- Fall asleep faster
- Sleep deeply through the night
- Fall right back asleep if you wake up in the middle of the night
- Wake up refreshed and ready for the next day
Changes in estrogen and progesterone during menopause also interfere with your body’s water balance, making it easier for you to become dehydrated. Our bodies depend on water for optimal health, and dehydration can make all of your menopausal symptoms worse.
Proper hydration is important for healthy aging. Learn more details on how much you should drink and when in this post.
Correct Nutritional Deficiencies
We’ve already discussed the numerous problems with being nutrient deficient and menopause. Start with your health practitioner to test your nutrient levels, then adjust your diet and supplement routine from there.
In addition to balancing your nutrients, adding collagen can slow down skin and tissue aging and promote healthy, strong, and resilient bones. Collagen production declines rapidly during menopause leaving you more at risk for:
- Thinner skin and hair
- Brittle nails
- Weaker bones
- Increased skin wrinkles and sagging
With so many nutrients to consider, balancing them during menopause may seem overwhelming. Working with your health practitioner and eating a nutrient-dense diet will make it easier to maintain your levels and feel your best.
Feed Your Gut Flora
As menopause reduces the diversity of your gut flora, fight back by taking probiotics and adding fermented foods to your diet.
In a controlled study of 66 women, ages 45 – 55, women either added probiotics to their diet with yogurt daily or ate yogurt without probiotics. Those that took probiotics were calmer and experienced better quality of life.
Supporting your gut with the addition of probiotics can also support healthy weight during menopause. In a placebo-controlled study of perimenopausal and postmenopausal women, subjects took a multi-strain probiotic. Those who took the probiotic experienced an increase in follicle-stimulating hormone (FSH), which can help balance your hormones during menopause and lead to better metabolic health.
Taking a multi-strain probiotic helps build gut diversity. Some particular probiotic strains to look out for include:
- Lactobacillus fermentum: strengthens your immune system, lowers cholesterol, and decreases the risk of UTI
- Lactobacillus rhamnosus: supports bone and vaginal health
- Lactobacillus plantarum: supports a healthy immune response and sharpens your memory (find a great source of L. plantarum in P3-OM)
- Bifidobacterium longum, found in Cognibiotics supports your mood
All of these also help with mood, sleep quality, and cognitive health.
Eating fermented foods is a delicious way to add probiotics to your daily routine. Some of the most well-known varieties include:
In a study on the effects of fermented food consumption, 18 subjects either ate a diet rich in fermented foods or fiber. After 17 weeks of the diet, those who ate the fermented foods had more diverse gut microbiota than those who ate a high-fiber diet. Therefore, adding fermented foods to your diet can combat the gut diversity loss that occurs naturally with menopause.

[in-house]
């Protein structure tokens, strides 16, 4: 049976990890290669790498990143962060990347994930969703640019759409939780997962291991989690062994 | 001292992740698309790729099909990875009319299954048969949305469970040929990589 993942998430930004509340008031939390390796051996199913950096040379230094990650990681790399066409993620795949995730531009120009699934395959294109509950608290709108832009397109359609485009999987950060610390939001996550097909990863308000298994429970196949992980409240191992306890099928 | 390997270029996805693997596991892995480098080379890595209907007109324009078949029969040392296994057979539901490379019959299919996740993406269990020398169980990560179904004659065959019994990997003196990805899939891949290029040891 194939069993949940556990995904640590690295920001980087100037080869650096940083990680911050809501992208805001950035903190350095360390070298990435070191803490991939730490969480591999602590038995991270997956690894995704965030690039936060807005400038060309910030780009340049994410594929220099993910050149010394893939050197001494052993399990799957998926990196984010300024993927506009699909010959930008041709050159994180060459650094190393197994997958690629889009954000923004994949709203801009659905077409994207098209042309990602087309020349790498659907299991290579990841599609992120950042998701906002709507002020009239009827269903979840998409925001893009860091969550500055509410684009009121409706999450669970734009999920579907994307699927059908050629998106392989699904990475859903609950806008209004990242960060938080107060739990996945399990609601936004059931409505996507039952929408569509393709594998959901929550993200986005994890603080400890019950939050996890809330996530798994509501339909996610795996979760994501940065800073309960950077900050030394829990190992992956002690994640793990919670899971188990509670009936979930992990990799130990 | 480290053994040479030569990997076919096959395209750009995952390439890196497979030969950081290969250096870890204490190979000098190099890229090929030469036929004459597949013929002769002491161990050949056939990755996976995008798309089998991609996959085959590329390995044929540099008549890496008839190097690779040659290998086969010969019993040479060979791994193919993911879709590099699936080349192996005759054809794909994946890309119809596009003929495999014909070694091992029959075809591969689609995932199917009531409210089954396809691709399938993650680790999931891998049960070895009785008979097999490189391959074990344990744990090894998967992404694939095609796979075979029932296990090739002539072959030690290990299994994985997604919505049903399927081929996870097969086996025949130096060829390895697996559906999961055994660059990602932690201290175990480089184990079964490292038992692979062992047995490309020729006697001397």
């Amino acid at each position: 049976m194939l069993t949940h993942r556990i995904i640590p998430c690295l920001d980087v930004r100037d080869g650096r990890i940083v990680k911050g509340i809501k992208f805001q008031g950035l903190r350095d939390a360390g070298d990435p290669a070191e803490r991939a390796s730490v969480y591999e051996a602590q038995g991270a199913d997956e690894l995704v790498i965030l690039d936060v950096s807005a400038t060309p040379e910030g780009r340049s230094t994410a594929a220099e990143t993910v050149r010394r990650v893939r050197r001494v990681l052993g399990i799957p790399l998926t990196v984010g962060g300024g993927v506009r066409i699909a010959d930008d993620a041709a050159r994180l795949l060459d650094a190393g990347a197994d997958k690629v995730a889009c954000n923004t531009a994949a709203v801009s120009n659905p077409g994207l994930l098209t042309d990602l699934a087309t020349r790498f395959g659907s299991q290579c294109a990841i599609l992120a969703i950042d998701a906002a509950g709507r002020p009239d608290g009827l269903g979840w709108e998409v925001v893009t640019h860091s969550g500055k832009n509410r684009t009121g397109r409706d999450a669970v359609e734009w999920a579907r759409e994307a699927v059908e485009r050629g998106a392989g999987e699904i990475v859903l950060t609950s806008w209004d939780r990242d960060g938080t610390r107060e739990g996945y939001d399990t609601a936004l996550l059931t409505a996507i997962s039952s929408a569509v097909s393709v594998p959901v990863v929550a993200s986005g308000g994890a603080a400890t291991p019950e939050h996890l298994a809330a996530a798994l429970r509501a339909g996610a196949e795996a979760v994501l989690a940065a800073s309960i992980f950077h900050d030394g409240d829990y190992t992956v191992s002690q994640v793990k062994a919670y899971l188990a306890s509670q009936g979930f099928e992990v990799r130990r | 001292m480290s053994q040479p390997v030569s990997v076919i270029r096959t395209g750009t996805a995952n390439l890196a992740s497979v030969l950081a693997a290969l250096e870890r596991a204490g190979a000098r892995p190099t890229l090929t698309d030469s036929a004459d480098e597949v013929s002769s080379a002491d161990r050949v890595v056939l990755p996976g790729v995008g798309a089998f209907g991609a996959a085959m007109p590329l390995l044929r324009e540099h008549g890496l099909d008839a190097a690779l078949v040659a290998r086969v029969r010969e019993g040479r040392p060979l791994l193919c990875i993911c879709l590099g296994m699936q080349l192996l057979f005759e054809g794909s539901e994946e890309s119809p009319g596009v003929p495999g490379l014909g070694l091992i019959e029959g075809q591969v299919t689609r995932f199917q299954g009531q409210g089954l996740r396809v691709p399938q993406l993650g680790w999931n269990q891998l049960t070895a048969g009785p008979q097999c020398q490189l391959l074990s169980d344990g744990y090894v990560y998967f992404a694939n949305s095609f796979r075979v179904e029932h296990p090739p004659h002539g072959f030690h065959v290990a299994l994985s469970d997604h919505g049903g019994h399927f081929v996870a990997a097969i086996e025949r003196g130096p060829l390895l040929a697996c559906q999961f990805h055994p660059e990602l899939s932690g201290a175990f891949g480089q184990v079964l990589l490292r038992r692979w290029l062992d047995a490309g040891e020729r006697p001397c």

Hormone replacement therapy (HRT) is often used to relieve symptoms by replacing hormones that are commonly low during menopause. It can be a combination of estrogen and progesterone, traditionally with synthetic hormones.
A meta-analysis of HRT explored the risk factors and potential benefits of HRT. Some of the major findings include:
- HRT is safer when started within 10 years of menopause
- Lower doses of hormones for shorter durations are safer
- Hormonal patches, low-dose oral pills, and vaginal creams and inserts may be lower-risk options
- HRT is not recommended for anyone with or at high risk of cardiovascular disease
Whether or not you choose to undergo HRT is a personal decision to make with your doctor. He or she can help you weigh the severity of your symptoms with any risk factors you have and make the best decision for your body.
Menopause is a natural part of life for every woman. It can also be uncomfortable and come with other health complications. The good news is that you can naturally take control and support your body to help you get through this transition easily, with maximum healthspan. Make sure to:
- Check with your health practitioner to learn about and address any nutrient deficiencies
- Address gut health and gut flora by taking probiotics like P3-OM and eating more fermented foods
- Eat an organic and nutrient-dense diet while cutting back on sugary junk food and alcohol
- Get quality sleep with support from Sleep Breakthrough
- Do weight-bearing exercises and remain active
- Stabilize your blood sugar levels
- Talk to your doctor and consider if HRT is a good option for you